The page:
|US8594341 *||Oct 18, 2004||Nov 26, 2013||Leigh M. Rothschild||System and method for selectively switching between a plurality of audio channels|
|US8712064 *||Jan 27, 2010||Apr 29, 2014||Sony Corporation||Signal processing device, signal processing method and program|
|US20090245549 *||Mar 26, 2008||Oct 1, 2009||Microsoft Corporation||Identification of earbuds used with personal media players|
|US20100202621 *||Jan 27, 2010||Aug 12, 2010||Sony Corporation||Signal processing device, signal processing method and program|
|US20110075876 *||Aug 31, 2010||Mar 31, 2011||James Bucheim||Compact wireless microphone|
|US20110261965 *||May 24, 2010||Oct 27, 2011||Red Tail Hawk Corporation||Talk-Through Listening Device Channel Switching|
| || |
|U.S. Classification||455/557, 455/550.1, 455/556.1|
|International Classification||H04M1/60, H04M1/05, H04B1/38, H04M1/725, H04B1/08|
|Cooperative Classification||H04M1/72558, H04M1/05, H04M1/6058, H04M2250/02, H04M1/6066, H04B1/3805|
|European Classification||H04B1/38B, H04M1/60T2B2, H04M1/05, H04M1/60T2B|
|Aug 6, 2014||FPAY||Fee payment|
Year of fee payment: 8
|Oct 30, 2013||AS||Assignment|
Free format text: RELEASE BY SECURED PARTY;ASSIGNOR:GOODE SKULLCANDY HOLDING, LLC, AS AGENT;REEL/FRAME:031507/0090
Effective date: 20130930
Owner name: SKULLCANDY, INC., UTAH
|Oct 9, 2013||AS||Assignment|
Owner name: WELLS FARGO BANK, NATIONAL ASSOCIATION, UTAH
Effective date: 20130819
Free format text: SECURITY AGREEMENT;ASSIGNOR:SKULLCANDY, INC.;REEL/FRAME:031394/0534
|Aug 21, 2013||AS||Assignment|
Owner name: SKULLCANDY, INC., UTAH
Free format text: RELEASE BY SECURED PARTY;ASSIGNOR:PNC BANK, NATIONAL ASSOCIATION;REEL/FRAME:031051/0094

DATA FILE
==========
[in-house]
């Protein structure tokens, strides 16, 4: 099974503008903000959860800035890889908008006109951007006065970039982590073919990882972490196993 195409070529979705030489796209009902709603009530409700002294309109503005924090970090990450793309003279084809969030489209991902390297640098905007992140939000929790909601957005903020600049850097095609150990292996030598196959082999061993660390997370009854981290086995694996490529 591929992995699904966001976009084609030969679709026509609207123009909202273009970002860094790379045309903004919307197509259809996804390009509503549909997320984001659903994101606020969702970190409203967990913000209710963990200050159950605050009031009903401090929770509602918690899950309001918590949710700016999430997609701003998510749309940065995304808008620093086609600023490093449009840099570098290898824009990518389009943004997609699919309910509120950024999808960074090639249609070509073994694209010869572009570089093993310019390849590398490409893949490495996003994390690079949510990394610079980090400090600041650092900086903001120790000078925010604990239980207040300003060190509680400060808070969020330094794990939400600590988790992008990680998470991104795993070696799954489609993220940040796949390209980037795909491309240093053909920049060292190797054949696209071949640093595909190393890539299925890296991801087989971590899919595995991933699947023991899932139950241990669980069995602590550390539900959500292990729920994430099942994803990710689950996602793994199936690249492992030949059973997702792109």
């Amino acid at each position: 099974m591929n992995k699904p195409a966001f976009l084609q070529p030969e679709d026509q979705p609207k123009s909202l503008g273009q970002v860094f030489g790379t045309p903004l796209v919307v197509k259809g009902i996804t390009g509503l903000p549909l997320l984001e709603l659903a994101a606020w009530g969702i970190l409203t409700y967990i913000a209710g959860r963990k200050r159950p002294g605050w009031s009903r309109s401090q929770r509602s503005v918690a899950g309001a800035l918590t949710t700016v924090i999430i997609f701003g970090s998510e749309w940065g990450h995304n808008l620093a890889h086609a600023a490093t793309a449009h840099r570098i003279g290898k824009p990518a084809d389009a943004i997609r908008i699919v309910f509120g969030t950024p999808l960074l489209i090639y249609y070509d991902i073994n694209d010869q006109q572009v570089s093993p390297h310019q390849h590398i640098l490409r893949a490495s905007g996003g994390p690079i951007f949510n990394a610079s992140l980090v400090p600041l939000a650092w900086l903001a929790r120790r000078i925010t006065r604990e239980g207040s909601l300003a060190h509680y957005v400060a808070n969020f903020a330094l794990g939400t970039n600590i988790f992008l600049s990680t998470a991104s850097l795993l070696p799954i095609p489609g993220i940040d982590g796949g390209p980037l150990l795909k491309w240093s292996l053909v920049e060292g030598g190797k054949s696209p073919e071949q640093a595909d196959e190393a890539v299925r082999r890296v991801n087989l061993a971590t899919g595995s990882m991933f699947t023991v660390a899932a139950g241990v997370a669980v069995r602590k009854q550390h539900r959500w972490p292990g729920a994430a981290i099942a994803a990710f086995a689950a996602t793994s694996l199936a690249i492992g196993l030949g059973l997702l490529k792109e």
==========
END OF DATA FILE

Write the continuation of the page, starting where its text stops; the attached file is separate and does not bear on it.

Effective date: 20130819
|Aug 15, 2013||AS||Assignment|
Owner name: SKULLCANDY, INC., UTAH
Free format text: RELEASE BY SECURED PARTY;ASSIGNOR:WELLS FARGO CAPITAL FINANCE, LLC F/K/A WELLS FARGO FOOTHILL, LLC;REEL/FRAME:031017/0177
Effective date: 20100831
|Sep 7, 2010||AS||Assignment|
Owner name: PNC BANK, NATIONAL ASSOCIATION, PENNSYLVANIA
Free format text: SECURITY AGREEMENT;ASSIGNOR:SKULLCANDY, INC.;REEL/FRAME:024933/0899
Effective date: 20100831
|Aug 11, 2010||FPAY||Fee payment|
Year of fee payment: 4
|Apr 6, 2010||RR||Request for reexamination filed|
Effective date: 20100202
|Dec 18, 2008||AS||Assignment|
Owner name: WELLS FARGO FOOTHILL, LLC, CALIFORNIA
Free format text: SECURITY AGREEMENT;ASSIGNOR:SKULLCANDY, INC.;REEL/FRAME:021998/0230
Effective date: 20081216
|Dec 1, 2008||AS||Assignment|
Owner name: GOODE SKULLCANDY HOLDING, LLC, AS AGENT, NEW YORK
Free format text: PATENT SECURITY AGREEMENT;ASSIGNOR:SKULLCANDY, INC.;REEL/FRAME:021901/0541
Effective date: 20081128
|Dec 4, 2007||CC||Certificate of correction|
|May 2, 2005||AS||Assignment|
Owner name: SKULLCANDY, INC., UTAH
Free format text: ASSIGNMENT OF ASSIGNORS INTEREST;ASSIGNOR:ALDEN, RICHARD P.;REEL/FRAME:016186/0902
Effective date: 20050426